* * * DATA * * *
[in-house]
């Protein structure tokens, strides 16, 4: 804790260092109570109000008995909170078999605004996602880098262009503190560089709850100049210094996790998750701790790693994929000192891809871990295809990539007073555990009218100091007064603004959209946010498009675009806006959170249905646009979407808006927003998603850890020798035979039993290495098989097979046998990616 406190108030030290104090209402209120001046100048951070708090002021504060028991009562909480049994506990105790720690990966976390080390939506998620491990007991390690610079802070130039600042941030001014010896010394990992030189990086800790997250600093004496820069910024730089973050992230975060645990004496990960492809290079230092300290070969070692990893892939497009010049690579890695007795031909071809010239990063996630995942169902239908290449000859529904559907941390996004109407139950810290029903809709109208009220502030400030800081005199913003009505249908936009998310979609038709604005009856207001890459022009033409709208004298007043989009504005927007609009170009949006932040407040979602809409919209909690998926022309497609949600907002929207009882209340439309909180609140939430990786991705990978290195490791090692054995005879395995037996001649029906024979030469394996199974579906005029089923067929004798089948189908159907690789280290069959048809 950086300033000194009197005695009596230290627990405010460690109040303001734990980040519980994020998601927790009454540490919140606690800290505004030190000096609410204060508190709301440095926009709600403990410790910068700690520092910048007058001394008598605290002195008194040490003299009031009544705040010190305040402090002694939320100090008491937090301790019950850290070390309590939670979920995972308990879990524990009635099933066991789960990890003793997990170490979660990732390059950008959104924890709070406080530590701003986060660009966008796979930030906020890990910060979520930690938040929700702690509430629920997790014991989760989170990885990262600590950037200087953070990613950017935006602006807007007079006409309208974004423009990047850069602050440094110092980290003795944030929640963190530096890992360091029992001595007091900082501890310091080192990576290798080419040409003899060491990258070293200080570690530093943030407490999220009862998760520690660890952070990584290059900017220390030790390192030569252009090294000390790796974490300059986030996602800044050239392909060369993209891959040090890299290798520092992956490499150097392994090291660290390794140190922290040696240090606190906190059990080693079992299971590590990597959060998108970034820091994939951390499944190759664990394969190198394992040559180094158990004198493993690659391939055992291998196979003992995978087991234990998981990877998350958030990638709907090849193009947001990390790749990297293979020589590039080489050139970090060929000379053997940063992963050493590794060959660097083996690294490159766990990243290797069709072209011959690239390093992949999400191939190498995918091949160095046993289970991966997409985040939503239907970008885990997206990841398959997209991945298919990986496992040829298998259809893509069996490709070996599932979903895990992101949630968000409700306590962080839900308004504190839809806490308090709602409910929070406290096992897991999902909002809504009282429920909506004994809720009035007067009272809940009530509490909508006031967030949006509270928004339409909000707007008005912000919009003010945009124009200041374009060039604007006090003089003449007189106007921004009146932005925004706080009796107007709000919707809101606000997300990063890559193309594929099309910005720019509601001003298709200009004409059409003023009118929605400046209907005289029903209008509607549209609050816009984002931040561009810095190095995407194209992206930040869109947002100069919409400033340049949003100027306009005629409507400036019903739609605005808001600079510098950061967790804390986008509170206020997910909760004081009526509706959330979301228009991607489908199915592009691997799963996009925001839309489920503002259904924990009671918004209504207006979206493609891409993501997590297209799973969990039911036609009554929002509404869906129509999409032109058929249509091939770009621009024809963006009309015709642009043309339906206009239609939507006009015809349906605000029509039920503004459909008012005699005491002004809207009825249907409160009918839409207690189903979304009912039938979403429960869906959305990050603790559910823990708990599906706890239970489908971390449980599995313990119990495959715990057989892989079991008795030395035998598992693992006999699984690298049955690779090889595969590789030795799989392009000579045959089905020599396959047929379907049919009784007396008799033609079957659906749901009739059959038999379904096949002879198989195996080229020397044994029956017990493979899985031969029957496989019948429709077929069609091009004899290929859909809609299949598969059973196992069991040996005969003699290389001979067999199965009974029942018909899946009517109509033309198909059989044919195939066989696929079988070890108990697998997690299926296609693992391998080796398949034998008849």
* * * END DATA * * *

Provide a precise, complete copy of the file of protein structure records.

[in-house]
């Protein structure tokens, strides 16, 4: 804790260092109570109000008995909170078999605004996602880098262009503190560089709850100049210094996790998750701790790693994929000192891809871990295809990539007073555990009218100091007064603004959209946010498009675009806006959170249905646009979407808006927003998603850890020798035979039993290495098989097979046998990616 406190108030030290104090209402209120001046100048951070708090002021504060028991009562909480049994506990105790720690990966976390080390939506998620491990007991390690610079802070130039600042941030001014010896010394990992030189990086800790997250600093004496820069910024730089973050992230975060645990004496990960492809290079230092300290070969070692990893892939497009010049690579890695007795031909071809010239990063996630995942169902239908290449000859529904559907941390996004109407139950810290029903809709109208009220502030400030800081005199913003009505249908936009998310979609038709604005009856207001890459022009033409709208004298007043989009504005927007609009170009949006932040407040979602809409919209909690998926022309497609949600907002929207009882209340439309909180609140939430990786991705990978290195490791090692054995005879395995037996001649029906024979030469394996199974579906005029089923067929004798089948189908159907690789280290069959048809 950086300033000194009197005695009596230290627990405010460690109040303001734990980040519980994020998601927790009454540490919140606690800290505004030190000096609410204060508190709301440095926009709600403990410790910068700690520092910048007058001394008598605290002195008194040490003299009031009544705040010190305040402090002694939320100090008491937090301790019950850290070390309590939670979920995972308990879990524990009635099933066991789960990890003793997990170490979660990732390059950008959104924890709070406080530590701003986060660009966008796979930030906020890990910060979520930690938040929700702690509430629920997790014991989760989170990885990262600590950037200087953070990613950017935006602006807007007079006409309208974004423009990047850069602050440094110092980290003795944030929640963190530096890992360091029992001595007091900082501890310091080192990576290798080419040409003899060491990258070293200080570690530093943030407490999220009862998760520690660890952070990584290059900017220390030790390192030569252009090294000390790796974490300059986030996602800044050239392909060369993209891959040090890299290798520092992956490499150097392994090291660290390794140190922290040696240090606190906190059990080693079992299971590590990597959060998108970034820091994939951390499944190759664990394969190198394992040559180094158990004198493993690659391939055992291998196979003992995978087991234990998981990877998350958030990638709907090849193009947001990390790749990297293979020589590039080489050139970090060929000379053997940063992963050493590794060959660097083996690294490159766990990243290797069709072209011959690239390093992949999400191939190498995918091949160095046993289970991966997409985040939503239907970008885990997206990841398959997209991945298919990986496992040829298998259809893509069996490709070996599932979903895990992101949630968000409700306590962080839900308004504190839809806490308090709602409910929070406290096992897991999902909002809504009282429920909506004994809720009035007067009272809940009530509490909508006031967030949006509270928004339409909000707007008005912000919009003010945009124009200041374009060039604007006090003089003449007189106007921004009146932005925004706080009796107007709000919707809101606000997300990063890559193309594929099309910005720019509601001003298709200009004409059409003023009118929605400046209907005289029903209008509607549209609050816009984002931040561009810095190095995407194209992206930040869109947002100069919409400033340049949003100027306009005629409507400036019903739609605005808001600079510098950061967790804390986008509170206020997910909760004081009526509706959330979301228009991607489908199915592009691997799963996009925001839309489920503002259904924990009671918004209504207006979206493609891409993501997590297209799973969990039911036609009554929002509404869906129509999409032109058929249509091939770009621009024809963006009309015709642009043309339906206009239609939507006009015809349906605000029509039920503004459909008012005699005491002004809207009825249907409160009918839409207690189903979304009912039938979403429960869906959305990050603790559910823990708990599906706890239970489908971390449980599995313990119990495959715990057989892989079991008795030395035998598992693992006999699984690298049955690779090889595969590789030795799989392009000579045959089905020599396959047929379907049919009784007396008799033609079957659906749901009739059959038999379904096949002879198989195996080229020397044994029956017990493979899985031969029957496989019948429709077929069609091009004899290929859909809609299949598969059973196992069991040996005969003699290389001979067999199965009974029942018909899946009517109509033309198909059989044919195939066989696929079988070890108990697998997690299926296609693992391998080796398949034998008849």